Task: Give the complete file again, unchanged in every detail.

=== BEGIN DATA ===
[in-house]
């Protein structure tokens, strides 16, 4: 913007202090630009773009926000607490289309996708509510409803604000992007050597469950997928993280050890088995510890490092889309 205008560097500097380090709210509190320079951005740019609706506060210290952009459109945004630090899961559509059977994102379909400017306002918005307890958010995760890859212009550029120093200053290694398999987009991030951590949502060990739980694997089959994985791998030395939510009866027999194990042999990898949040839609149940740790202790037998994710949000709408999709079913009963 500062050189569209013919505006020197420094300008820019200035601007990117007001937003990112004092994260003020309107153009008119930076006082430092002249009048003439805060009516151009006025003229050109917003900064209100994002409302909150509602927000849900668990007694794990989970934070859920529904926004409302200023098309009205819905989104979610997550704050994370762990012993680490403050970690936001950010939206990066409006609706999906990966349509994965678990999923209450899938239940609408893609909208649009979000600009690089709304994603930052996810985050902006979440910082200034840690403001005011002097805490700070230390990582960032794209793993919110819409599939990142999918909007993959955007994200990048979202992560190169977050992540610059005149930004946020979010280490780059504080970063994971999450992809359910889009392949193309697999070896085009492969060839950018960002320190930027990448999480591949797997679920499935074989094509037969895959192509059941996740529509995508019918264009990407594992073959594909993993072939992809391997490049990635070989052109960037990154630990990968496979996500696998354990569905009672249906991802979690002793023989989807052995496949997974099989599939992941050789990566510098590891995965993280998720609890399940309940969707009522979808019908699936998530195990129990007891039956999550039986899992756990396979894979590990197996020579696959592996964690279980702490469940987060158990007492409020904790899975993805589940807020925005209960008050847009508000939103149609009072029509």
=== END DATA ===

[in-house]
């Protein structure tokens, strides 16, 4: 913007202090630009773009926000607490289309996708509510409803604000992007050597469950997928993280050890088995510890490092889309 205008560097500097380090709210509190320079951005740019609706506060210290952009459109945004630090899961559509059977994102379909400017306002918005307890958010995760890859212009550029120093200053290694398999987009991030951590949502060990739980694997089959994985791998030395939510009866027999194990042999990898949040839609149940740790202790037998994710949000709408999709079913009963 500062050189569209013919505006020197420094300008820019200035601007990117007001937003990112004092994260003020309107153009008119930076006082430092002249009048003439805060009516151009006025003229050109917003900064209100994002409302909150509602927000849900668990007694794990989970934070859920529904926004409302200023098309009205819905989104979610997550704050994370762990012993680490403050970690936001950010939206990066409006609706999906990966349509994965678990999923209450899938239940609408893609909208649009979000600009690089709304994603930052996810985050902006979440910082200034840690403001005011002097805490700070230390990582960032794209793993919110819409599939990142999918909007993959955007994200990048979202992560190169977050992540610059005149930004946020979010280490780059504080970063994971999450992809359910889009392949193309697999070896085009492969060839950018960002320190930027990448999480591949797997679920499935074989094509037969895959192509059941996740529509995508019918264009990407594992073959594909993993072939992809391997490049990635070989052109960037990154630990990968496979996500696998354990569905009672249906991802979690002793023989989807052995496949997974099989599939992941050789990566510098590891995965993280998720609890399940309940969707009522979808019908699936998530195990129990007891039956999550039986899992756990396979894979590990197996020579696959592996964690279980702490469940987060158990007492409020904790899975993805589940807020925005209960008050847009508000939103149609009072029509």